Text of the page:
## Question File Number 14

### Decibels

• One cannot go very far in radio communications without encountering the term decibel.
• It is used to indicate the difference
• between two power levels, or
• between two signal levels.
• It can be used to indicate two things
• amplification (gain) or,
• loss (attenuation).
• It should be understood that this is a ratio based on the logarithmic scale.
• We are more used to thinking in linear units such as volts, ohms, amps, metres, litres.
• So, let's have a look at things logarithmic.

### Logarithmic changes

One of the fundamental laws of hearing and sight, and many other forms of physiological stimulus, is that the effect produced by an increase in the stimulus does not follow a simple arithmetic or linear scale. We have to keep doubling the stimulus to get an increase in unit steps. For example, if you stick two pins in your arm, you will find that it hurts twice as much as one pin. But it takes four pins to hurt three times as much and eight pins to hurt four times as much. (Don't bother to try this experiment!)

A system which measures unit steps in this way is the logarithmic scale.

### The Bel

We don't need to know much about logarithms but we need to be familiar with the following table:

 Unit Logarithm 1 0 2 0.3010 4 0.6021 8 0.9031

We don't even need to work to four decimal places. We can simplify the table to

 Unit Logarithm 1 0 2 0.3 4 0.6 8 0.9

Note that the first column doubles while the second column adds by + 0.3 each time.

We also need to know the following

 Unit Logarithm 1 0 10 1 100 2 1000 3

Observe the pattern shown by this table.

Note the number of zeros in the left-hand column and compare with the numbers in the right-hand column.

The bel was chosen to represent a power ratio of one logarithmic unit.

So a change of power level of 1 bel represents a power ratio of 10 times. (See the second line of the last table.)

Note too that a power gain of 100 times is 2 bel.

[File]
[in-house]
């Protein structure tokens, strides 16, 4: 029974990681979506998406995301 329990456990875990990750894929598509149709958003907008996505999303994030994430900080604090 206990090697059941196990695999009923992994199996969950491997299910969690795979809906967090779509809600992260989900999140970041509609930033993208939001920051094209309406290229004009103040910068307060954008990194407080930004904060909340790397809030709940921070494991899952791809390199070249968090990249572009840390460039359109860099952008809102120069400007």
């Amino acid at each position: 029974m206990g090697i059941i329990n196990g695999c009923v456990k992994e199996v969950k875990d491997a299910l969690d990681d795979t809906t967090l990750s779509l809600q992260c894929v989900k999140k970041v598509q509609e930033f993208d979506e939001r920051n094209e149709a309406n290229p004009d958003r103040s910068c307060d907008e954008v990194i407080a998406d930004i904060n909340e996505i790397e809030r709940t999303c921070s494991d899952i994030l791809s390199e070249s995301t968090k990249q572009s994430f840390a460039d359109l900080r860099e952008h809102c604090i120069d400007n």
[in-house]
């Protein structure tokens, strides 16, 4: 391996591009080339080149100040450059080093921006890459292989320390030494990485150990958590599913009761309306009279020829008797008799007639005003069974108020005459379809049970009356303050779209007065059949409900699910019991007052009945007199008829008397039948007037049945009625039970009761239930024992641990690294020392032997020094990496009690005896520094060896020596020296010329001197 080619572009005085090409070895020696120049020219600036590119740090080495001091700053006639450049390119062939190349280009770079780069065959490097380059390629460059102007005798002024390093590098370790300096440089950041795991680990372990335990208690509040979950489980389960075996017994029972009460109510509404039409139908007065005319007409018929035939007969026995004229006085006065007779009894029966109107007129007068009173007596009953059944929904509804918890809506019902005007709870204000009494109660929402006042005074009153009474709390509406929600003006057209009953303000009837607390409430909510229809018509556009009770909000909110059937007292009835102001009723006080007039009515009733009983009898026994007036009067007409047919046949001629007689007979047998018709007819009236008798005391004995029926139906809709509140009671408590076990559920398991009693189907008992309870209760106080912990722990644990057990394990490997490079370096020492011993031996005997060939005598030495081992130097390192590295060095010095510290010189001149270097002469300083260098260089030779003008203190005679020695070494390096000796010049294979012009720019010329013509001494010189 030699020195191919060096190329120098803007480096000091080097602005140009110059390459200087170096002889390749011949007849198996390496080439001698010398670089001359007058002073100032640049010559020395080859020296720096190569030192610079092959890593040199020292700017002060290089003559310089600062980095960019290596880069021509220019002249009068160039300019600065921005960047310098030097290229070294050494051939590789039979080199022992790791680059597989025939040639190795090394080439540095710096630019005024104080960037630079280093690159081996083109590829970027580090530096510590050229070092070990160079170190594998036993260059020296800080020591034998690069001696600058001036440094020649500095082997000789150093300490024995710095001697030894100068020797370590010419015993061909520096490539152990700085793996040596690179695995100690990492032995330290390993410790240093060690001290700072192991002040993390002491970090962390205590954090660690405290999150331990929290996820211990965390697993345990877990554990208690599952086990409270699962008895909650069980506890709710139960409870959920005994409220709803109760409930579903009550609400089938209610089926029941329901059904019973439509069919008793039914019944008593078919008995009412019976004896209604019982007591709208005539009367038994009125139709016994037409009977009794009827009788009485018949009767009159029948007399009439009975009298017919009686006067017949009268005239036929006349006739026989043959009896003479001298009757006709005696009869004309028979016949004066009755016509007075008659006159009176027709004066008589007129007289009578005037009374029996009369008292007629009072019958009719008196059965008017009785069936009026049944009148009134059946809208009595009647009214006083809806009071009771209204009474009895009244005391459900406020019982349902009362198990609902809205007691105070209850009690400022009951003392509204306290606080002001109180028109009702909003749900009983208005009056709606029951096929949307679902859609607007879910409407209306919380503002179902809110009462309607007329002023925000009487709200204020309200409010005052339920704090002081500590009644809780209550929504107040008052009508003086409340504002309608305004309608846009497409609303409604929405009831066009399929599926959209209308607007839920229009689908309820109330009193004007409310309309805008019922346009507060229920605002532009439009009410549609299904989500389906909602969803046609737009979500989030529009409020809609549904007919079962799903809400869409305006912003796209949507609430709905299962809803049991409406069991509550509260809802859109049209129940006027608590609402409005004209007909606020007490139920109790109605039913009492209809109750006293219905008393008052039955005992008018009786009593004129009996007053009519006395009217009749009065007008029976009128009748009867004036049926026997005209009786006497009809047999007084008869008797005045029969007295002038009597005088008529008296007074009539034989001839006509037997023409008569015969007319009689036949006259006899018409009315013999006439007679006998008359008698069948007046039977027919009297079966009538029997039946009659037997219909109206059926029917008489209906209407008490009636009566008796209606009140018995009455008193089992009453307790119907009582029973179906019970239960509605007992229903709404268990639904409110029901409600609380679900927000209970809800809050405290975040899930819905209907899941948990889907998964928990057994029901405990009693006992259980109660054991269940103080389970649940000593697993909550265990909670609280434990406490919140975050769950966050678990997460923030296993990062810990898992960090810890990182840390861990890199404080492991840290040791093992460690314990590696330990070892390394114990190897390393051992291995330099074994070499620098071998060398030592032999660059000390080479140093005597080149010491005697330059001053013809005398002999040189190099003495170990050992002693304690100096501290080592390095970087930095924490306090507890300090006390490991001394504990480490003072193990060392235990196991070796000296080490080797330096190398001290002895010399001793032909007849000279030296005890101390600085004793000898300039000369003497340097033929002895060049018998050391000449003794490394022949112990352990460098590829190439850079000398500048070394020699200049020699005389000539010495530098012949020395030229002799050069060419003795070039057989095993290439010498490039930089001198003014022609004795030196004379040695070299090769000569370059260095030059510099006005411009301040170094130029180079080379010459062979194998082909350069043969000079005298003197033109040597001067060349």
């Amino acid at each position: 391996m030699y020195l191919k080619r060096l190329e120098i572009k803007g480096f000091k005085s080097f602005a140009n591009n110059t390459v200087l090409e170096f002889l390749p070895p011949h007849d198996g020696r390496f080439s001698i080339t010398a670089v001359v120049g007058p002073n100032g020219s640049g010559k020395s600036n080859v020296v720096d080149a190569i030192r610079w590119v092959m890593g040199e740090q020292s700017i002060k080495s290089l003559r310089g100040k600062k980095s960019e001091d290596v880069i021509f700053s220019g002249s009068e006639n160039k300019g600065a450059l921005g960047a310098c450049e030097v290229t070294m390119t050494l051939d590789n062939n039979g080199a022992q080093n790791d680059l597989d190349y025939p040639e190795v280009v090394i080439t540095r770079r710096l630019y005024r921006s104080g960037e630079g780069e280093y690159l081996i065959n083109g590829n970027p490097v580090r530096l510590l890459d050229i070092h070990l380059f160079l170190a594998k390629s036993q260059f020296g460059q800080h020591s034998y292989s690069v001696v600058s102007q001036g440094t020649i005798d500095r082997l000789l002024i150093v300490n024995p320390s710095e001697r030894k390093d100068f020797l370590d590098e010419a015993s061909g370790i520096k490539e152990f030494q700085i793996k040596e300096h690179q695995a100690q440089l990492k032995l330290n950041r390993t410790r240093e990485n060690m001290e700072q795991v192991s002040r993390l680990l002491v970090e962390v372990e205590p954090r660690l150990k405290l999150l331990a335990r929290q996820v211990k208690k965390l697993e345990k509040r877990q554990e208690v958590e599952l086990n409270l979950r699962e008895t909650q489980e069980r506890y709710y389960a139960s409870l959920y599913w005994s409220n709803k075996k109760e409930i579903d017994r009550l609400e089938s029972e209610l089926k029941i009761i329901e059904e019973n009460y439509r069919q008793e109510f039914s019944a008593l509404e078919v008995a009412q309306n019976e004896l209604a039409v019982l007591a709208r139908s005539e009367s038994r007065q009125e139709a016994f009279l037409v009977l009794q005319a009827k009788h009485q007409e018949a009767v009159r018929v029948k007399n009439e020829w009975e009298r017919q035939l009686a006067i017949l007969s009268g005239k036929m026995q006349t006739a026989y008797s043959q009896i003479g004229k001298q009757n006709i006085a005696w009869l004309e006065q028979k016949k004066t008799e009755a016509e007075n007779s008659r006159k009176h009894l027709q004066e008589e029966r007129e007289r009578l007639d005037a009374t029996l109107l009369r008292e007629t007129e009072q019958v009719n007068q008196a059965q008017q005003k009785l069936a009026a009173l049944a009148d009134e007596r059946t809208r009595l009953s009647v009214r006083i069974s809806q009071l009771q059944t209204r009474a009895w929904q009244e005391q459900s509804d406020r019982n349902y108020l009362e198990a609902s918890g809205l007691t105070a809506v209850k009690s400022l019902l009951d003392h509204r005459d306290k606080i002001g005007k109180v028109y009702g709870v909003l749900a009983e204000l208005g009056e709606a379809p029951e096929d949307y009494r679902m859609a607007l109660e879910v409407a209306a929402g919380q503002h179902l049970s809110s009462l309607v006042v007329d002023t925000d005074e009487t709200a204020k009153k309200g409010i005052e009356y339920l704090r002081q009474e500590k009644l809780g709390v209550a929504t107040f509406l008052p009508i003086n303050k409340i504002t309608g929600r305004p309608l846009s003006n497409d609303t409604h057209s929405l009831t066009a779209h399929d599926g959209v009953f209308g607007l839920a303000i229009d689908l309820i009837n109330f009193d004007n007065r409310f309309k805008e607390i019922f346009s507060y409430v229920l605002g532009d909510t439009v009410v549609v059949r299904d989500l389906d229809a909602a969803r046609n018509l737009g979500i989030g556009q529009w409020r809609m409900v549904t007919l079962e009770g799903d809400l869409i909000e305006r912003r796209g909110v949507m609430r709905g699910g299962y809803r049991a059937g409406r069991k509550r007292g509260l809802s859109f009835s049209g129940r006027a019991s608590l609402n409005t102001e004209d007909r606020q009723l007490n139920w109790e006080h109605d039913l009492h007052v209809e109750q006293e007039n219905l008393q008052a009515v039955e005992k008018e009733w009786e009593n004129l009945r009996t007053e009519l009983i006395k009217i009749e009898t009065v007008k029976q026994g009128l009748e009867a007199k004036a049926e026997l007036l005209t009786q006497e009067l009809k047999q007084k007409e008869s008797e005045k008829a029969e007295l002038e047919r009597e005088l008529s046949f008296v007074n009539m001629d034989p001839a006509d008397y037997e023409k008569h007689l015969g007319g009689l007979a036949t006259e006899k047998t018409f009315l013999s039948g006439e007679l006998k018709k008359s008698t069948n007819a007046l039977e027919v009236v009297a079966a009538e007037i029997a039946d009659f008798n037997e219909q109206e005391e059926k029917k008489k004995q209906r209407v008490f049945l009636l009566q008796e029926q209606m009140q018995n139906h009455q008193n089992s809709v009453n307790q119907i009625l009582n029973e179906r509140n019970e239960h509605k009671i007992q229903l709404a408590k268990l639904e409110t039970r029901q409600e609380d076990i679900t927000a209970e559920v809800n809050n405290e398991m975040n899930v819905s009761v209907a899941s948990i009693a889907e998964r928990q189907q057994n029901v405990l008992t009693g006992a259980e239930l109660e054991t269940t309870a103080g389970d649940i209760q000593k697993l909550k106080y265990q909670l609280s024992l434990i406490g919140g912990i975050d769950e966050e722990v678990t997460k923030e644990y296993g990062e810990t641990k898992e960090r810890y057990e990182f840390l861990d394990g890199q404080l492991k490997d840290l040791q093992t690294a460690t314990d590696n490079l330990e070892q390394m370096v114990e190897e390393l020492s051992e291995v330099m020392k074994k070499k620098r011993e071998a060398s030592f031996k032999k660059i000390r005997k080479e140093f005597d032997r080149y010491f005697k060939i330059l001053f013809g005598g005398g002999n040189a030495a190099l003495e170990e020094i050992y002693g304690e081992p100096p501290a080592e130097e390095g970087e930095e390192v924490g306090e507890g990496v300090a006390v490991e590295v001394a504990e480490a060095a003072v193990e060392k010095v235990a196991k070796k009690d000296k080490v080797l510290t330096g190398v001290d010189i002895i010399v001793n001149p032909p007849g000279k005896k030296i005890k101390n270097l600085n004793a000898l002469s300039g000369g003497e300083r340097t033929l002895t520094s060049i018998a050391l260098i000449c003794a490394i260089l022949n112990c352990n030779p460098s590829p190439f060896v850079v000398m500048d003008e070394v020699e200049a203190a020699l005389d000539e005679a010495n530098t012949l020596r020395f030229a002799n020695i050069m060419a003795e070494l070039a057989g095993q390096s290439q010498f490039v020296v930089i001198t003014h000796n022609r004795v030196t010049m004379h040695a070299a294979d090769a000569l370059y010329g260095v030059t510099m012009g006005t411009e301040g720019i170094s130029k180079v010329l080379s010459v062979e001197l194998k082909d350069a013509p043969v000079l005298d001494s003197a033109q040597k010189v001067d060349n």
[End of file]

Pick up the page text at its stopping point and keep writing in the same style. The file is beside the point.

For many applications a bel is too large a unit and the decibel (dB) is used instead. So our two tables can be redrawn:

 Power ratio dB Power ratio dB 1 0 1 0 2 3 10 10 4 6 100 20 8 9 1000 30

A decibel (dB) is one-tenth of a bel.

### Power ratios

So, if we double the power, we can use the fact that the log of 2 is 0.3, and this would be a gain of 0.3 bel or 3 dB. Remember: Doubling the power is a 3 dB increase.

Similarly, if we halve the power, this would be 3 dB attenuation, which we can think of as -3 dB gain. A minus sign is used to indicate a decrease or negative gain.

### Some examples

Using the characteristics of logarithms, you will recognise that you can now multiply your gains by adding the logarithmic units. This is very convenient when you consider (say) a three-stage amplifier with 6 dB power gain in each stage.

The total power amplification will be (6 + 6 + 6) = 18 dB or 64 times.

(6 dB is a 4-times power increase - see tables above - and (4 x 4 x 4) is 64).

Another example: A power ratio of 20 times (i.e. 2 x 10) is the same as (3 dB + 10 dB) or 13 dB.

### Voltage ratios

In practice we often like to think in terms of voltage ratios rather than power ratios. We must remember that if we are measuring a signal voltage across an impedance, that if we double the voltage, the current also doubles, so the power has increased by FOUR times. We must remember too that the impedance where we are measuring must remain constant.

### Reference levels

Sometimes the dBW is used for the measurement and indication of power level. This means the measurement is compared to a reference level of 1 watt. The same rules apply:

1 watt represents 0 dBW

2 watt represents 3 dBW

4 watt represents 6 dBW

8 watt represents 9 dBW

16 watt represents 12 dBW

... and of course 10 watt represents 10 dBW.

### We can summarise with the following table

 Power ratio Voltage ratio dB 10,000:1 100:1 + 40 100:1 10:1 + 20 4:1 2:1 + 6 1:100 1:10 - 20

Note in the third line that doubling the voltage is equivalent to four times the power, this is a + 6 dB change.

### Suggestions

Learn the summary table given above and how it is derived.

Remember that RATIOS are involved - so look for the figures given in a question which have the same units (millivolts, watts, etc) from which you can work out a RATIO.

Be careful to use the correct column in the table for power and voltage ratios.

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Compiled Sun Nov 28 2010 at 8:41:44pm

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